have an account through MyChart a secure, online medical record
and communication system.

VAN REGIONAL & OVER-THE-ROAD


TANKER INTERMODAL DEDICATED
COMPANY DRIVERS OWNER-OPERATORS
TEAM AND SOLO WORK AVAILABLE
TRAINING | MEDICAL/DENTAL/VISION | 401(K)

schneiderjobs.com/newjobs
800-44-PRIDE

Real Estate Transfers


Allen County
City of Delphos
Heritage
Meadow
Development, LLC. to Chadd
R. and Nicole L. Duvall, 1220
Grothause St., Delphos, $38,000.
Sandra K. Schimmoeller,
Lorraine Metzger, Dennis C.
Lause, Michael Metzger and Dee
Ann Lause to Rodney and Tasha
Klinger, 526 Dewey St., Delphos,
$30,000.
Matthew L. and Amanda
Sutton to Terence Lee Keaser, 120
Monroe St., Delphos, $43,500.
Village of Elida
John D. Goodman and
Goodman Family Real Estate
Trust to Tyler Strawn, 4020
Allentown Road, Lima, $54,500.
National Home Investors,
LLC. to Kamal Yoakim, 3838
Allentown Road, Lima, $9,000.
Marion Township
Reeshad R. Buhariwalla to
Holly Jacomet, 4090 N. Acadia
Road, Delphos, $195,000.
Gladys I. Ditto and Ditto
Living Trust to Corey M.
Conaway, 3737 N. Defiance
Trail, Lima, $119,000.
Charles A. and Laura L.
Klausing and Laura L. Lyons to
Zachary and Rebekah Stemen,
6516 Kiggins Road, Delphos,
$205,000.
Spencer Township
Jeri A. and Paul S. Frair to
Randall W. and Kimberly L.
Roof, 11680 Spencerville Road,
Spencerville, $95,000.
Spencerville
Harold E. Fisher and Steve
Haller to Taffy C. Campbell,
311 Brett Lane, Spencerville,
$83,000.
Putnam County
Sharla J. Welty, 2.0 acres,
Riley Township, to Thomas T.
Gall and Leah G. Gall.
Gladys M. Verhoff, Lots 727
and 728, Columbus Grove, to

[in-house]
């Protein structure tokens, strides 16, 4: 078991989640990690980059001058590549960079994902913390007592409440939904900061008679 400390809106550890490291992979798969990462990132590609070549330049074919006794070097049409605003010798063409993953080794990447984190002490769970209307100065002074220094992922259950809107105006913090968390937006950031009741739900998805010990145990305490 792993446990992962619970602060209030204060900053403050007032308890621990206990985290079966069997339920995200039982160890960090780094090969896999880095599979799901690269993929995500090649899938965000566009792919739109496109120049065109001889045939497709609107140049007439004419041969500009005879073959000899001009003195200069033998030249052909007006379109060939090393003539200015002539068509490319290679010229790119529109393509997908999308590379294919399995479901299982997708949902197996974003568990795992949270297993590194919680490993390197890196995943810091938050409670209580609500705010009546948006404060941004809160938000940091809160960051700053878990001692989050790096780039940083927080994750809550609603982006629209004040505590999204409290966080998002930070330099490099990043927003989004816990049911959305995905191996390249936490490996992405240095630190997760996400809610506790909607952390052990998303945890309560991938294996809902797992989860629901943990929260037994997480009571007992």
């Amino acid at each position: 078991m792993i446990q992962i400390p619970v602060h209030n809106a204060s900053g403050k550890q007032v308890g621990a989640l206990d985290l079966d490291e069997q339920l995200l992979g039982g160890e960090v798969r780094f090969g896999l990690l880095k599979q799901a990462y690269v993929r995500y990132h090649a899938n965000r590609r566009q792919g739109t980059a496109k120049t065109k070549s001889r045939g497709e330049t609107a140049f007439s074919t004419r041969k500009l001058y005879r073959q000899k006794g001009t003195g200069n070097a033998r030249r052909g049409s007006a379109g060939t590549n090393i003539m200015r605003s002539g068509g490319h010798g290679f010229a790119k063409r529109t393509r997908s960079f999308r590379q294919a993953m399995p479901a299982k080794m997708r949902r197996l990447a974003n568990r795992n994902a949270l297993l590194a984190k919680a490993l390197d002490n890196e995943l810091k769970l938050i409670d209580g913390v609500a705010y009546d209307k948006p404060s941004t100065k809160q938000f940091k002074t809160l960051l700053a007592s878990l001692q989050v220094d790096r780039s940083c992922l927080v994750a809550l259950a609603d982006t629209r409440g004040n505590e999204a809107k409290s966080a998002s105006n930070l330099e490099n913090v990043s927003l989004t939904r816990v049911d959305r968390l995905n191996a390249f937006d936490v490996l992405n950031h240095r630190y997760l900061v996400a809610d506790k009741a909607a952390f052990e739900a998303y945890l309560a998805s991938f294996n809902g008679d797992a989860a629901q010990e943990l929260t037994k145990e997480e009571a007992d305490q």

Rose L. Hovest and Brian G.
Hovest.
Deutsche Bank National
Trust Company, Lots 656 and
657, Columbus Grove, to Ryan
Stackhouse.
Fort Jennings State Bank, Lot
324, Columbus Grove, to Ross
M. Verhoff.
Weisenburger Properties
LLC, Lot 72, Continental, to
Cory S. D. Talobtt and Hannah
M. Smith.
Bernice A. Candler LE, Lots
566, 567 and 568, Columbus
Grove, to Dusty B LLC.
Charles E. Huff and Kathleen
Huff, Lots 1039 and 1055,
Columbus Grove, to Kyle E.
Barto and Sarah A. Barto.
Jason D. Ricker and Jennifer
K. Ricker, Lots 164, Kalida, to
Kyle Recker.
Cynthia L. Brinkman and
Mark A. Brinkman, Lots 183
and 184, Pandora, to Mark
A. Brinkman and Cynthia L.
Brinkman.
Dylan Taylor Knueven,
11.906 acres and 49.835 acres,
Liberty Township, to Knueven
Farms LLC.
Arnold Potts Lodge No. 135
Fraternal Order of Police, Lot
77, Columbus Grove, to Triple S.
Holdings.
Secretary of Housing and
Urban Development, Lot 646,
Ottawa, to Nicacio Garcia.
Daniel R. Ellerbrock and
Carol D. Ellerbrock, Lot 438,
Kalida, to Austin L. Kruse and
Jenna E. Kruse.
James R. Barnes, Katherine
T. Barnes, Terry Ann Clark,
Jerry Clark, Susan Kay Feathers,
Dana Alan Barnes and Patricia
Barnes, Lots 44, 45, 46 and 47,
Rushmore, to Helen M. Barnes.
Thomas
J.
Schroeder
and Barbara E. Schroeder,

17.325 acres and 2.209 acres,


Pleasant Township, to Thomas
J. Schroeder and Barbara E.
Schroeder.
David L. Wallenhorst, 2.269
acres and 1.345 acres, Jennings
Township, to Gerald Wallenhorst
and Mary Elizabeth Wallenhurst.
T. Joseph Hermiller, Linda
Diller, Thomas Diller, Kathy
Hermiller, Teresa Croy, and
Barbara Hermiller nka Barbara
Doepker, Lot 21, Ottawa, to
TJKH Properties LLC.
Robert L. Ellerbrock, dec.,
40.0 acres, Ottawa Township, to
Imogene A. Ellerbrock.
Ryan L. Patrick and Carrie E.
Patrick fka Carrie E. Buss, Lot
172, Kalida, to Chad M. Smith
and Stacey M. Smith.
Van Wert County
Larry E. ODaffer, Janice M.
ODaffer to Larry E. ODaffer
Irrevocable Trust, inlot 1193,
Van Wert, portion of section 12,
Jackson Township.
Virginia J. Pollock to Samuel
K. Pollock, portion of section 1,
York Township.
Shawn M. Dancer to
Joseph L. Warnecke, Sherry R.
Warnecke, lot 1-4, Delphos MAR
subdivision.
Estate of Fred L. Cross to
Lisa A. Cross, portion of lot 62,
Delphos subdivision.
Estate of Marna M. Blackburn
to the estate of Marna M.
Blackburn, inlot 694, Delphos.
Blackie LLC to Zachary R.
Elwer, inlot 694, Delphos.
Regis A. Walter to Deanna
Walter, inlots 167, 168, Middle
Point.
Clark D. Stoller, Mary M.
Stoller to Friendship Housing of
Van Wert Ltd., portion of inlots
35, 36, Van Wert.
Phil McClure Family Living